When Europeans heard of spices like cinnamon, pepper, ginger and vanilla they travelled to Asia to bring them home. People used spices to flavour their food and make them taste better. Some were used to preserve food and make it last longer.
The origins of trading valuable materials go back prehistoric times. Ancient Egyptians traded with places to the south. Greek merchants traded with India and got as far as south-eastern Asia .The Romans explored the Mediterranean Sea.
During an intensive period of trading with India they brought goods back from the east and set up a trading post in Alexandria. There goods were transferred to ships that sailed back to Rome.
Most of the trading went along the Silk Road. During the Middle Ages Arabs started taking control of the overland routes to Asia. Their influence reached as far as the Indus valley, which gave them control of large parts of India.
Marco Polo and other traders brought goods back Venice and Genoa, which became major trading hubs and powerful cities. Silk and spice trade made these cities very rich. Venetian merchants sold their goods throughout Europe.
In the 15th century, the Ottoman Turks started cutting off supply routes between Asia and Europe. By this time, the spice trade was an important factor in European economy.
During the Age of Discovery European navigators searched for a new routes to get to the treasures of Asia. Christopher Columbus and others sailed west and discovered America. Portuguese navigator Vasco da Gama sailed around South Africa and the Cape of Good Hope. Ferdinand Magellan sailed down the coast of South America and across the Pacific in the quest for spices. In the 17th century, European nations started setting up trading posts in Asia and conquered islands and other territories.
The United States began entering the spice trade in the 18th century. When spices became more widespread, their value started to fall.
Spices at an Indian market - http://www.flickr.com/photos/judepics/409841087/
- ancient = a long time ago
- century = a period of a hundred years
- cinnamon = sweet-smelling brown powder that gives cake and other sweet things a special taste
- conquer = to take control of a country with an army
- creation = making, formation
- cut off = block
- discover = to find for the first time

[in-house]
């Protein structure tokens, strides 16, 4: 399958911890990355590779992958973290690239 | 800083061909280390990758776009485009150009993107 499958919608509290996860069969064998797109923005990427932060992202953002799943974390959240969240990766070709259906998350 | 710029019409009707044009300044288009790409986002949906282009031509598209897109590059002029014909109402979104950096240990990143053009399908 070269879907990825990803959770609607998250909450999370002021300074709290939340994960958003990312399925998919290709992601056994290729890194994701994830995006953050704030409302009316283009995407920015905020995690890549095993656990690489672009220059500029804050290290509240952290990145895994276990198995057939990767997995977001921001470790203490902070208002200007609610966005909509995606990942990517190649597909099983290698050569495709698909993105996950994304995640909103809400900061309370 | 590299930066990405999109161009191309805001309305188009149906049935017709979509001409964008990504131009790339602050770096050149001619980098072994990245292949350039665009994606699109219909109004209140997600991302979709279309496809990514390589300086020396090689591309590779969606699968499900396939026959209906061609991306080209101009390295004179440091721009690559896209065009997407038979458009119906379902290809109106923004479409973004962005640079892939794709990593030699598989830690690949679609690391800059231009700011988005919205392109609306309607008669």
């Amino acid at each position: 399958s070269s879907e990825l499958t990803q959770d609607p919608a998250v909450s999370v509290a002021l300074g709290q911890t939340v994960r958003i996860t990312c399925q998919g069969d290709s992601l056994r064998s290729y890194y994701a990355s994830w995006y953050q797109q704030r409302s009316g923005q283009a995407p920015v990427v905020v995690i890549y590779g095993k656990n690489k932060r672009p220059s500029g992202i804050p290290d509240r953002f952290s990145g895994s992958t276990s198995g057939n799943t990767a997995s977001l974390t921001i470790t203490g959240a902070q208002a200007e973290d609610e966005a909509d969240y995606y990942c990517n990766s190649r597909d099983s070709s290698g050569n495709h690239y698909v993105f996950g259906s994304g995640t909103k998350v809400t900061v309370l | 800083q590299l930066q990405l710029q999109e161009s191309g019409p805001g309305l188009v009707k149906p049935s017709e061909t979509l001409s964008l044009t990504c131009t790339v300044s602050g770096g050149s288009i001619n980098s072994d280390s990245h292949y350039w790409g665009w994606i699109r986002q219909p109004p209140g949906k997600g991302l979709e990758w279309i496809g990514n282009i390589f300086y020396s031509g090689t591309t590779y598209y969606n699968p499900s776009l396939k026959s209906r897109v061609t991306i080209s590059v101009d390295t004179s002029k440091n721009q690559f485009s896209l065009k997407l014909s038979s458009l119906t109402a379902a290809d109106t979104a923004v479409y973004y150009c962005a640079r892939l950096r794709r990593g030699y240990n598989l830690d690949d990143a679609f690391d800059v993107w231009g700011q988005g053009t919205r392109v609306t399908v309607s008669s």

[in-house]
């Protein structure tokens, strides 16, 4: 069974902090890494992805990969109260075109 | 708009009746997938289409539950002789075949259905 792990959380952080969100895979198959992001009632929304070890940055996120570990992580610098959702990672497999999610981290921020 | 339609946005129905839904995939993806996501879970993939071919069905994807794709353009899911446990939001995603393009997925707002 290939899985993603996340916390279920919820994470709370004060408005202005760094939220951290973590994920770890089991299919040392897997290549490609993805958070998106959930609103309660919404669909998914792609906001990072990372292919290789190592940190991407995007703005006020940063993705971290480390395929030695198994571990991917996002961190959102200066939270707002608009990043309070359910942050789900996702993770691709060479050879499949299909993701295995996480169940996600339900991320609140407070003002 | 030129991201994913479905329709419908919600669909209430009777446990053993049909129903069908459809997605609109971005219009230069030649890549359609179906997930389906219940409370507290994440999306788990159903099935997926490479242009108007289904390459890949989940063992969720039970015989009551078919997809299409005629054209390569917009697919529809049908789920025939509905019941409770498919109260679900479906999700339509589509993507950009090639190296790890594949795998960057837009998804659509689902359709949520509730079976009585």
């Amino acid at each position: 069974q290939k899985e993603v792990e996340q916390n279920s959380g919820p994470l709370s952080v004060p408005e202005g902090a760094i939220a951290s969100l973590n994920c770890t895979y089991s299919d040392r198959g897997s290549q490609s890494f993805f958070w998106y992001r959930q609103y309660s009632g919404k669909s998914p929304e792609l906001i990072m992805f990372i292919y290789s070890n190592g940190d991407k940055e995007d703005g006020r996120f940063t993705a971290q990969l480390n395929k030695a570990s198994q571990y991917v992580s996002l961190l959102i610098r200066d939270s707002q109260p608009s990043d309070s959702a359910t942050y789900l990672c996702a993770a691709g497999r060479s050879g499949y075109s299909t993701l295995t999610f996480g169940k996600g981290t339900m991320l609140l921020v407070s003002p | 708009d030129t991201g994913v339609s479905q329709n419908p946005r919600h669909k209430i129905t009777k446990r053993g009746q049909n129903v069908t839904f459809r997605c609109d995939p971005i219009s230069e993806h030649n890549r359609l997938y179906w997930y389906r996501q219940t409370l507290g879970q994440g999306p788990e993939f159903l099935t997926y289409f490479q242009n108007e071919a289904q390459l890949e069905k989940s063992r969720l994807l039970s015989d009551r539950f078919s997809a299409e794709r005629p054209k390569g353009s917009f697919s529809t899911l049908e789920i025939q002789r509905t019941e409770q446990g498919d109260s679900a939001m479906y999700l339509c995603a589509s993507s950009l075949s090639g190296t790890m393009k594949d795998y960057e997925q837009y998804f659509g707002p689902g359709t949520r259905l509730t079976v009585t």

- economy = the system by which a country’s money and products are produced and used
- empire = group of countries that are controlled by one ruler
- enter = start to get into
- explore = to travel around in order to find new places
- factor = feature, element
- flavour = give something a special taste
- ginger = root with a strong hot taste; the powder of this root is used for cooking
- goods = products
- hub = central part of a system, to which other parts are connected
- influence = power
- intensive = very active
- major = very important
- merchant = person in the Middle Ages who made money by buying and selling things
- navigator = here: person who explored the seas on a ship during the Middle Ages
- origin = beginning, where or when something started
- Ottoman = empire, based in today’s Turkey, which included large parts of northern Africa, western Asia and eastern Europe
- overland route = road or other course over land
- prehistoric = ancient, early
- preserve = conserve, protect
- quest = mission, journey
- reach = get to
- set up = create
- silk = thin, smooth cloth made from material produced by a silkworm
- spice = type of powder or seed taken from plants, that you put into food you are cooking to give it a special taste
- supply route = road or course through which people transfer products that they need
- territory = land
- throughout = in all of
- trade = buy and sell products
- trading post = place where merchants come to buy and sell their products
- transfer = change
- treasures = riches, valuable material
- valley = area of low land between two mountains, usually with a river flowing through it
- valuable = costly, expensive
- value = what something is worth
- vast = very big
- Venetian = from Venice
- widespread = more popular. common